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Page:Popular Science Monthly Volume 56.djvu/275

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SKETCH OF FREDERICK C. SELOUS.

Selous's pioneer work began in 1889, when he conducted a gold-prospecting company through eastern Mashonaland. The journey took the party to the Portuguese settlements on the Zambezi, where those people were found to have a full appreciation of the richness of the gold region.

The British South Africa Company, or "Chartered Company," as it is sometimes called, was incorporated about the same time (October, 1889), with power to occupy and possess the large domains that constitute what is now called Rhodesia. The return of Mr. Selous to the Cape of Good Hope with the report of what he had observed had the effect of determining the company to speed its operations so as to anticipate the Portuguese. Mr. Selous entered the service of the company, and, although he was not yet an explorer in the scientific sense, the accurate memory of his early wanderings over the region enabled him to guide successfully the pioneer expedition that took possession of Mashonaland.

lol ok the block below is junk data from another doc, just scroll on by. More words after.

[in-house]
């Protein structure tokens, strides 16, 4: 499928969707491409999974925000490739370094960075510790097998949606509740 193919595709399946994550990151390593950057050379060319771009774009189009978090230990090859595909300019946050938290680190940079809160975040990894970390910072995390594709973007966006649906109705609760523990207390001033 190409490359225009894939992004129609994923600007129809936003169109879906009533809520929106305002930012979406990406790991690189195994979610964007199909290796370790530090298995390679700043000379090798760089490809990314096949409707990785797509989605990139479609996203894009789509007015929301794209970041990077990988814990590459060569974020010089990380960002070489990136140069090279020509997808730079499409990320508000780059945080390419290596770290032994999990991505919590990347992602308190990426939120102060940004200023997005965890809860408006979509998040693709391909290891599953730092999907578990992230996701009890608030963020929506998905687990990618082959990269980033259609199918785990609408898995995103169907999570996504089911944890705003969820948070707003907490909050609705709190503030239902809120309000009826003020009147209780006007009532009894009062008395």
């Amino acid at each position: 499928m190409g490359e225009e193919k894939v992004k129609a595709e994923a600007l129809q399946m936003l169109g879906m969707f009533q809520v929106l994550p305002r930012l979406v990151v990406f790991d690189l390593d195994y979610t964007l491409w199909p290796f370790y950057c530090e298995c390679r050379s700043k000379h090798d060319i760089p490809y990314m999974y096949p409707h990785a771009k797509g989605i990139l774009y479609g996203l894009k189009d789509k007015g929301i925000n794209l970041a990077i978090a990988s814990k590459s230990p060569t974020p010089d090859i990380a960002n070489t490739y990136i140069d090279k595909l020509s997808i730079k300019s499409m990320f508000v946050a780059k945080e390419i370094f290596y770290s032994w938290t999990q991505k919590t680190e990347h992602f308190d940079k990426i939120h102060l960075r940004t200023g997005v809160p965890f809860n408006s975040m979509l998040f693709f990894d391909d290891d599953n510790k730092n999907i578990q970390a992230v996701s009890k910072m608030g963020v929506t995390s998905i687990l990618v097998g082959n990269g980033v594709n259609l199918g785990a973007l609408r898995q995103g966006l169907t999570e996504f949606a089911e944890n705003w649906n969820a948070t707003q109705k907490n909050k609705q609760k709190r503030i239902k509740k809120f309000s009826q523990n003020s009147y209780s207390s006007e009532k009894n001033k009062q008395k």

One of the sensational incidents of this campaign was the refusal of Lobengula to allow the pioneer force to use the road that led through Buluwayo, his capital, the only existing wagon road from the British frontier to the Mashonaland plateau. A new road was cut, under the guidance and superintendence of Mr. Selous, through four hundred and sixty miles of wilderness, the whole work being accomplished in two months and a half.

Among the chiefs who submitted to the British occupation after the seizure of Gonvola was Moloko, ruler of the country north of Manica, who made a treaty with Mr. Selous. After two years spent in various operations for opening up the country and securing treaties with the native chiefs, Mr. Selous returned to England in December, 1892, and put the narrative of his adventures to press, but was called back in August, 1893, returning at very short notice, on account of the threatening attitude of the Matabele chief Lobengula and the consequent risk of interruption in the development of the country. The tribes had risen against the assumption of the company to claim as a territorial cession what they had regarded as simply a grant of mining and exploiting privileges. Mr. Selous engaged actively in the campaign, in which he is credited with having fought with great gallantry by the side of the colonists, and was wounded while protecting some negroes who had been surprised by the enemy.

Returning again to Mashonaland, he reached there in time to witness a second outbreak of the natives, vexed by the triple plague of locusts, rinderpest, and the stringent regulations of the Chartered Company's government with respect to cattle. His own cattle were stolen, and he headed a company of volunteers that went